Barack Obama's victory over Mitt Romney is a landmark moment in U.S. politics. He's just the second Democratic president to win a second full term since Franklin Roosevelt in 1936, doing so despite a very challenging economic headwind of sluggish growth and comparatively high unemployment in the United States.
While many Democrats are elated by Mr. Obama's success, prospects for him securing major new domestic policy success are not very high. His narrower margin of victory than in 2008 gives him a weaker electoral mandate. Moreover, Republicans, who were so at odds with the President's first-term agenda, have maintained their firm grip in the House of Representatives.
So the Washington political scene has the potential for four more years of intense polarization and gridlock. This and several other factors are likely to encourage Mr. Obama, like several other second-term presidents in the postwar period, to turn his focus toward foreign policy, especially if the economic recovery gains traction in the next 12 months.
The fact that Mr. Obama's second term, from the vantage point of domestic policy, may not be a productive one is not unusual for re-elected incumbents. During their first four years in the White House, presidents usually succeed in enacting several core priorities (as Mr. Obama did with health care and his economic stimulus package), while key items that failed to secure a critical mass of support are rarely resurrected.
To be sure, Mr. Obama may still achieve some domestic policy success, including the possibility of a long-term federal budgetary "grand bargain" with Congress. But many re-elected presidents in the postwar era have found it difficult to acquire momentum behind an array of significant new legislative measures.
In part, this is because the party of re-elected presidents often hold a weaker position in Congress in second presidential terms of office. Thus, Dwight Eisenhower in 1956, Richard Nixon in 1972 and Bill Clinton in 1996 were all re-elected alongside Congresses where both the House of Representatives and Senate were controlled by their partisan opponents. This dynamic means policy initiative in Washington – if it exists at all – can edge back to Congress.
Another factor that can exacerbate the exhaustion of a president's agenda in the second term is turnover of key personnel. Following re-election success, there's often a sizable departure of cabinet, White House and other executive branch officials.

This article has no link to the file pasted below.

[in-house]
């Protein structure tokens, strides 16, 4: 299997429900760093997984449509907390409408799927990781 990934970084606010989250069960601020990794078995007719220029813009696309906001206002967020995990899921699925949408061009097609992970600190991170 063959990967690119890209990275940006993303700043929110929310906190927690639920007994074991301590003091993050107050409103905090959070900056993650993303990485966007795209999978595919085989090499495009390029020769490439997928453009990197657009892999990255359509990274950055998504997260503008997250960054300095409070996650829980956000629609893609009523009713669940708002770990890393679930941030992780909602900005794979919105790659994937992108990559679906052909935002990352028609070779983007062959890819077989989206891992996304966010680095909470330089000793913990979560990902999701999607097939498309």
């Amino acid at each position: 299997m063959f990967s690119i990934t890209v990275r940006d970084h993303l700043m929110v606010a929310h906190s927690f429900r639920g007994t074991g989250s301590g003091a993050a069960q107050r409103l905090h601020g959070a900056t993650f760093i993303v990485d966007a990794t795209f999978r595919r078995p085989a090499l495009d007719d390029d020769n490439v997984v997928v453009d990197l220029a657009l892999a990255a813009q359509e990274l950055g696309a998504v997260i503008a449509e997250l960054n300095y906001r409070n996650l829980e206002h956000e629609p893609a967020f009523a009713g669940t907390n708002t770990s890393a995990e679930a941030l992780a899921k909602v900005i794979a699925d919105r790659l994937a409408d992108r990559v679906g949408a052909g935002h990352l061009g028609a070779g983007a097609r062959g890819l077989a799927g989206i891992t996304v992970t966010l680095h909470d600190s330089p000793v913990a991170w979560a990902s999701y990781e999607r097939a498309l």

Already, Treasury Secretary Tim Geithner and Secretary of State Hillary Clinton have made clear they will not serve in Mr. Obama's second term. The problem for the President is that it's not easy to recruit figures of the same status and calibre as those that depart.
Two other issues have undercut the productiveness of second-term presidencies. First, re-elected administrations have often been affected by scandals (although the events that trigger the scandals can happen during first terms). Thus, Watergate ended the Nixon administration in 1974, Iran-contra badly damaged the Reagan White House and the Monica Lewinsky scandal led to the impeachment of Bill Clinton in 1998.
It remains to be seen if any major scandals will affect the Obama administration. But some Republicans, including Senator John McCain, are already pressing Mr. Obama on what they perceive as his team's "cover-up" of the events surrounding the killing of four U.S. citizens in Libya, including the U.S. ambassador, in September. Mr. McCain, who was defeated by Mr. Obama in 2008, has even compared the affair to Watergate.
Even if Mr. Obama escapes scandal, he won't be able to avoid the lame-duck factor. Since he can't seek more than two terms, political focus will inevitably be diverted elsewhere, particularly after the 2014 congressional elections when the 2016 presidential campaign kicks into gear.
This overall domestic policy context means that Mr. Obama is likely to place increasing emphasis on foreign policy in the next four years. This is especially likely if the economic recovery builds pace in coming months.
Foreign policy could become an especially strong point of focus almost immediately if Israel ups the ante with Iran on the latter's nuclear program. An Israeli strike, with or without the support of Washington, remains a real possibility in 2013. This issue thus has the potential to pose major headaches for Mr. Obama, and will require extremely skilled statesmanship, especially given his strained relationship with Israeli Prime Minister Benjamin Netanyahu.
A stress on foreign policy would be reinforced by a desire to establish a legacy. Previous presidents have often seen foreign policy initiatives as a key part of the legacy they wish to build; Mr. Clinton, for instance, devoted much of his second term trying to secure a peace deal between the Palestinians and Israelis.
A decade and a half later, with still no deal between the Israelis and Palestinians, other areas are just as key to any eventual foreign policy legacy for Mr. Obama. In particular, following the withdrawal of U.S. troops from Iraq and the intended drawdown in Afghanistan, the President will seek to continue his post-9/11 reorientation of U.S. foreign policy toward the Asia-Pacific region and other strategic high-growth markets through initiatives such as the Trans-Pacific Partnership.
Key threats on the horizon to maintaining this reorientation of policy remain the possibility of further devastating attacks on the U.S. homeland from al-Qaeda or a major surge of tension in the Middle East, perhaps emanating from Israeli-Iranian conflict or the implosion of Syria. These scenarios would only reinforce Mr. Obama's focus on foreign policy in his second term.
Andrew Hammond, an associate partner at ReputationInc, was a former special adviser in the government of Tony Blair and a geopolitics consultant at Oxford Analytica.